2. The MCC Ottawa Office will seek to witness to Canadian government officials on the terrible effects of these broad economic sanctions, and will encourage officials to increase their work in international fora for the purpose of achieving a more just, humane and effective approach toward peace with Iraq and in the region. Together with the UN Liaison Office It will also urge the Canadian Government to solicit an independent/objective assessment of the humanitarian impact of sanctions for Security Council consideration.

3. In Iraq, MCC via the Middle East Office will continue to work with children suffering from leukemia. In addition, MCC will seek ways to address other child health problems, including targeting the vulnerable with nutritional supplements and common medicines. MCC will work in cooperation with hospitals, the Middle East Council of Churches, the Red Crescent Society, and local partners to ensure that resources reach those in need. The ultimate solution to these childhood deprivations is changing or lifting the sanctions, but MCC is committed to doing whatever is possible to alleviate suffering immediately, while petitioning decision makers to change the sanctions causing this suffering.

4. Within this next year, the MCC Peace Office will coordinate several Peace Delegations to visit Iraq. The goal for these visits will be to accompany humanitarian supplies, visit distressed friends and partners, worship with colleagues, and bring the light of Christian concern to people who feel isolated, threatened and cut off from human compassion. Participants will assist with post-visit story-telling and advocacy activities that share direct experience and human images. This effort will counter the definition of Iraqi people as enemies and contribute to building a moral case against prolonged broad economic sanctions against Iraq.

Prepared by:
MCC Peace Office, MCC Middle East Office, MCC Ottawa Office, MCC Washington Office, MCC UN Liaison Office (New York)


(In 1993 the MCC Executive Committee adopted a set of six guidelines for MCC when responding to sanctions regimes imposed as a tool of international relations. Of these six, there may be debate on how the first five relate to Iraq. But on number six, the view of churches and partners in the targeted country, there is no debate. Iraqi citizens, Christian and Muslim alike, seek relief from the regime of international sanctions imposed on them by the United Nations.)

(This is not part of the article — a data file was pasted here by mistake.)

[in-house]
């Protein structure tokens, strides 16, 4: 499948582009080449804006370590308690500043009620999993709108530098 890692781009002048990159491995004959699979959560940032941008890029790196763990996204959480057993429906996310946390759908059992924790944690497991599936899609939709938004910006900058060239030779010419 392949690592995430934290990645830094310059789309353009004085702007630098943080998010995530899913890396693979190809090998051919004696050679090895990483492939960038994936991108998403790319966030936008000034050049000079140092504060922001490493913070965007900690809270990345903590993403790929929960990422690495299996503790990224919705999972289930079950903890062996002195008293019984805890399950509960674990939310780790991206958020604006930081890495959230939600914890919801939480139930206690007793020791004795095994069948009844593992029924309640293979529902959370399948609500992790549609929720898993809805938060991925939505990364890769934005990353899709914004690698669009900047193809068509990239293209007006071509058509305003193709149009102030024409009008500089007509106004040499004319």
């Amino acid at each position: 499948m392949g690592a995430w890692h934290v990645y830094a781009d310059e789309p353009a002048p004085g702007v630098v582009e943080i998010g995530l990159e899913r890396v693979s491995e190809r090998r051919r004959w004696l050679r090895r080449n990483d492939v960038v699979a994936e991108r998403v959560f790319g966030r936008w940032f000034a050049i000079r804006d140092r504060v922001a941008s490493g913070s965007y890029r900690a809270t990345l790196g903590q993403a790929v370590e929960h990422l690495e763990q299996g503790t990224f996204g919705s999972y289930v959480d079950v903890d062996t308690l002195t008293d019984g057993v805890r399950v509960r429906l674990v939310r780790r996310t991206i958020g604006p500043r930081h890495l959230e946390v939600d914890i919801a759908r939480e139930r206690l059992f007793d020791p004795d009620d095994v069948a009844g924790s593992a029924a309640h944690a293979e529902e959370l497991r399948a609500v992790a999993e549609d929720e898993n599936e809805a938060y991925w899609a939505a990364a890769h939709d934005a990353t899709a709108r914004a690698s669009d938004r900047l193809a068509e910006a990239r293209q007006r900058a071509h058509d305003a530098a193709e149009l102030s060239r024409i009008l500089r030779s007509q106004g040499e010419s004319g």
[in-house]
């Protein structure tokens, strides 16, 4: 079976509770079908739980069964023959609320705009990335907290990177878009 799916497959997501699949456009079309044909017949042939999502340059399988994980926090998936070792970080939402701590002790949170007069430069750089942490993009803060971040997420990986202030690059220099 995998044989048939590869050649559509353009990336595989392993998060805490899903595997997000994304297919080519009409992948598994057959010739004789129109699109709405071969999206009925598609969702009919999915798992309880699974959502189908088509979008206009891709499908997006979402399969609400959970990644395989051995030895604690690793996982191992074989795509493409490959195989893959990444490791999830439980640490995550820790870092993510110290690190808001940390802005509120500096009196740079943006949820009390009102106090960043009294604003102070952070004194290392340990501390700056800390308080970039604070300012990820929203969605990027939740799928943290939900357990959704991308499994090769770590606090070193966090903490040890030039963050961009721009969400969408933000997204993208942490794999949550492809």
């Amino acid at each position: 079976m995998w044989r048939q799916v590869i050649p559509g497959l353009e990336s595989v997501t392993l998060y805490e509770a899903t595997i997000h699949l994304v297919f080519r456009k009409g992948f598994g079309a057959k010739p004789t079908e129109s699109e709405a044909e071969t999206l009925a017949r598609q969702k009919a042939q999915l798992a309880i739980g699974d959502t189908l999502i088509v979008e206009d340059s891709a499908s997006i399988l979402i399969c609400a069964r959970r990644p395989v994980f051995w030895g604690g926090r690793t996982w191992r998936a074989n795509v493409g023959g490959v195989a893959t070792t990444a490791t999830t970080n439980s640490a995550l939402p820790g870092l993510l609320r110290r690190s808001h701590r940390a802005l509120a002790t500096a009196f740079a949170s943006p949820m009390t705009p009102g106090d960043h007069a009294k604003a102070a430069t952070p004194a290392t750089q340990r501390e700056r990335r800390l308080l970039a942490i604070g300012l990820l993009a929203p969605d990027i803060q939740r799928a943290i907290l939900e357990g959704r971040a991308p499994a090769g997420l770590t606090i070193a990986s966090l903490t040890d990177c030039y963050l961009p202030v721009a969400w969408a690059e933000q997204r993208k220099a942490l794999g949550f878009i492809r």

adopted by Executive Committee,
Mennonite Central Committee,
April, 1993.

In considering the issue of sanctions and MCC support for them, the following are some questions to ask:

1. What is the motivation for the imposition of sanctions? Is this an attempt by a government or group of governments to punish an enemy, or is it a method of enforcing international law?

2. Who is asking for sanctions to be imposed? More weight should be given to a broad international consensus, the action of a body like the United Nations, or a broad, grass-roots coalition within the target country. Sanctions imposed by one government alone should be viewed with suspicion.

3. Are the sanctions clearly targeted and is the desired outcome clear? Sanctions are useful when their aim is clearly defined, rather than being open-ended. Nations placed under sanctions should know what they need to do to get these sanctions revoked.

4. Have all possible means of diplomatic pressure been exhausted before imposition of sanctions? Sanctions are blunt instruments which can have long-term effects on economies and quality of life. They should be seen as a drastic measure which is entered into only after efforts to end the problem on other fronts.

5. Do the sanctions make provision of essential food and medicines exempt? Sanctions which starve or endanger ordinary citizens of the targeted country should be opposed.

6. What is the counsel of MCC partner groups within the targeted country? Are the churches and people we relate to calling on us to support sanctions as part of their nonviolent struggle? Or are they asking us to oppose punitive sanctions?